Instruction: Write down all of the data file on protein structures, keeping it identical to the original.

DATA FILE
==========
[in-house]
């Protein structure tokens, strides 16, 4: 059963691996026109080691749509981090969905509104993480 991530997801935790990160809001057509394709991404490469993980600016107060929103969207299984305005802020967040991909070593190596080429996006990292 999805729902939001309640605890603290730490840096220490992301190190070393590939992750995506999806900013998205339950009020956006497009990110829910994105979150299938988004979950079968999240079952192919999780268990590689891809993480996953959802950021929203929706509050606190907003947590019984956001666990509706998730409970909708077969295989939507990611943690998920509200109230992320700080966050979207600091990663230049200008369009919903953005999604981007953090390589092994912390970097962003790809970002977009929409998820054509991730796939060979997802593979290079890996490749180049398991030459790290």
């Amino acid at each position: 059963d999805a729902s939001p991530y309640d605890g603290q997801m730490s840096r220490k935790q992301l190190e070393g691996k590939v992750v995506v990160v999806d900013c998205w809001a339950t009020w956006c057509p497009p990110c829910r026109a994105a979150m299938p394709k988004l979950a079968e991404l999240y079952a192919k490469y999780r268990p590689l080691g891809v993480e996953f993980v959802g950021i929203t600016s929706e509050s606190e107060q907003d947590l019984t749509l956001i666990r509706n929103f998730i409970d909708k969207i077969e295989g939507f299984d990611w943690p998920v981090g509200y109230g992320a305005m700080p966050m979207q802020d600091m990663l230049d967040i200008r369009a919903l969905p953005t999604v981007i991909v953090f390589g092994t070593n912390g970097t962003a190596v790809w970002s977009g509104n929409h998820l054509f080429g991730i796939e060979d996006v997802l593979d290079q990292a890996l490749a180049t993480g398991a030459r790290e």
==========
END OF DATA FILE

[in-house]
């Protein structure tokens, strides 16, 4: 059963691996026109080691749509981090969905509104993480 991530997801935790990160809001057509394709991404490469993980600016107060929103969207299984305005802020967040991909070593190596080429996006990292 999805729902939001309640605890603290730490840096220490992301190190070393590939992750995506999806900013998205339950009020956006497009990110829910994105979150299938988004979950079968999240079952192919999780268990590689891809993480996953959802950021929203929706509050606190907003947590019984956001666990509706998730409970909708077969295989939507990611943690998920509200109230992320700080966050979207600091990663230049200008369009919903953005999604981007953090390589092994912390970097962003790809970002977009929409998820054509991730796939060979997802593979290079890996490749180049398991030459790290």
């Amino acid at each position: 059963d999805a729902s939001p991530y309640d605890g603290q997801m730490s840096r220490k935790q992301l190190e070393g691996k590939v992750v995506v990160v999806d900013c998205w809001a339950t009020w956006c057509p497009p990110c829910r026109a994105a979150m299938p394709k988004l979950a079968e991404l999240y079952a192919k490469y999780r268990p590689l080691g891809v993480e996953f993980v959802g950021i929203t600016s929706e509050s606190e107060q907003d947590l019984t749509l956001i666990r509706n929103f998730i409970d909708k969207i077969e295989g939507f299984d990611w943690p998920v981090g509200y109230g992320a305005m700080p966050m979207q802020d600091m990663l230049d967040i200008r369009a919903l969905p953005t999604v981007i991909v953090f390589g092994t070593n912390g970097t962003a190596v790809w970002s977009g509104n929409h998820l054509f080429g991730i796939e060979d996006v997802l593979d290079q990292a890996l490749a180049t993480g398991a030459r790290e």